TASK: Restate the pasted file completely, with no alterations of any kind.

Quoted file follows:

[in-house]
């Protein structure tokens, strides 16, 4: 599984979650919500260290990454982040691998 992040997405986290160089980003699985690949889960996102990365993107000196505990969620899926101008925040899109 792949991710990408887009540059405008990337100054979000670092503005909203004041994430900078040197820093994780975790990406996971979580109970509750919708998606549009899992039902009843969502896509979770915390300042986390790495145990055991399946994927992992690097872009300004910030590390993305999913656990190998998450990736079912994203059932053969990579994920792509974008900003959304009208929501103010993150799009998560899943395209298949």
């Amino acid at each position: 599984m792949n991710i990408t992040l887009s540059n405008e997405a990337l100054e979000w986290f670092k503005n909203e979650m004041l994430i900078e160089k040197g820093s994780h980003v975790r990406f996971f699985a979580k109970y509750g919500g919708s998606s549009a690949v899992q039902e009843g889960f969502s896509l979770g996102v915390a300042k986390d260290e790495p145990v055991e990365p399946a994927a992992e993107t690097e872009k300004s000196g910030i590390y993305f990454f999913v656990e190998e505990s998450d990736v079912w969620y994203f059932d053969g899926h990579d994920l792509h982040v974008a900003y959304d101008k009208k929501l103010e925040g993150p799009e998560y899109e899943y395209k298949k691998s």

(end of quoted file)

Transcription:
[in-house]
């Protein structure tokens, strides 16, 4: 599984979650919500260290990454982040691998 992040997405986290160089980003699985690949889960996102990365993107000196505990969620899926101008925040899109 792949991710990408887009540059405008990337100054979000670092503005909203004041994430900078040197820093994780975790990406996971979580109970509750919708998606549009899992039902009843969502896509979770915390300042986390790495145990055991399946994927992992690097872009300004910030590390993305999913656990190998998450990736079912994203059932053969990579994920792509974008900003959304009208929501103010993150799009998560899943395209298949």
């Amino acid at each position: 599984m792949n991710i990408t992040l887009s540059n405008e997405a990337l100054e979000w986290f670092k503005n909203e979650m004041l994430i900078e160089k040197g820093s994780h980003v975790r990406f996971f699985a979580k109970y509750g919500g919708s998606s549009a690949v899992q039902e009843g889960f969502s896509l979770g996102v915390a300042k986390d260290e790495p145990v055991e990365p399946a994927a992992e993107t690097e872009k300004s000196g910030i590390y993305f990454f999913v656990e190998e505990s998450d990736v079912w969620y994203f059932d053969g899926h990579d994920l792509h982040v974008a900003y959304d101008k009208k929501l103010e925040g993150p799009e998560y899109e899943y395209k298949k691998s």